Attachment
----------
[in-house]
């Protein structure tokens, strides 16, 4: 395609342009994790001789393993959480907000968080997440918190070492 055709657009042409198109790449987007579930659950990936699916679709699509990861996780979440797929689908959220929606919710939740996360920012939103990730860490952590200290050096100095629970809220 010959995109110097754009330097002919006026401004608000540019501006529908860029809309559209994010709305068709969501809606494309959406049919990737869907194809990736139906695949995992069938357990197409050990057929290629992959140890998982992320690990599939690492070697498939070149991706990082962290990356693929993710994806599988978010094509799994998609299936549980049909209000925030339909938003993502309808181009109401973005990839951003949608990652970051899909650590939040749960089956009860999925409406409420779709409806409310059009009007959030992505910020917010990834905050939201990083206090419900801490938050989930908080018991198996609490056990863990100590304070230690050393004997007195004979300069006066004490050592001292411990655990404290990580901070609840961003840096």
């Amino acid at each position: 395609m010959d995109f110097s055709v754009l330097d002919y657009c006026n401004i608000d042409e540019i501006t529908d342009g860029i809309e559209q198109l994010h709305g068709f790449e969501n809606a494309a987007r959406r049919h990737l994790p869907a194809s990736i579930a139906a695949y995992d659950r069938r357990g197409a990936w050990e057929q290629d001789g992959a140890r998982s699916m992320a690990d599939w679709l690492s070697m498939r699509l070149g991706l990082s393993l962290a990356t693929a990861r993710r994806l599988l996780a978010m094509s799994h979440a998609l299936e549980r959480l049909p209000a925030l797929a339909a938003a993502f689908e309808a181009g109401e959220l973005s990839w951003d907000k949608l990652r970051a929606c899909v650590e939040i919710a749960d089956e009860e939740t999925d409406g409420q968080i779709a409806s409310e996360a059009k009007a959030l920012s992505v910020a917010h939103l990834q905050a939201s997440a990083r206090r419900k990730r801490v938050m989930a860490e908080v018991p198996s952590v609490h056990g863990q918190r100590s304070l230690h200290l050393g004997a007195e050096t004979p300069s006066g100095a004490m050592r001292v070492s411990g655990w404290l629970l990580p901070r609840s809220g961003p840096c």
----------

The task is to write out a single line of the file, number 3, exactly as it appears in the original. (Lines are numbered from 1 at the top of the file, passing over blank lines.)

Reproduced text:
């Amino acid at each position: 395609m010959d995109f110097s055709v754009l330097d002919y657009c006026n401004i608000d042409e540019i501006t529908d342009g860029i809309e559209q198109l994010h709305g068709f790449e969501n809606a494309a987007r959406r049919h990737l994790p869907a194809s990736i579930a139906a695949y995992d659950r069938r357990g197409a990936w050990e057929q290629d001789g992959a140890r998982s699916m992320a690990d599939w679709l690492s070697m498939r699509l070149g991706l990082s393993l962290a990356t693929a990861r993710r994806l599988l996780a978010m094509s799994h979440a998609l299936e549980r959480l049909p209000a925030l797929a339909a938003a993502f689908e309808a181009g109401e959220l973005s990839w951003d907000k949608l990652r970051a929606c899909v650590e939040i919710a749960d089956e009860e939740t999925d409406g409420q968080i779709a409806s409310e996360a059009k009007a959030l920012s992505v910020a917010h939103l990834q905050a939201s997440a990083r206090r419900k990730r801490v938050m989930a860490e908080v018991p198996s952590v609490h056990g863990q918190r100590s304070l230690h200290l050393g004997a007195e050096t004979p300069s006066g100095a004490m050592r001292v070492s411990g655990w404290l629970l990580p901070r609840s809220g961003p840096c």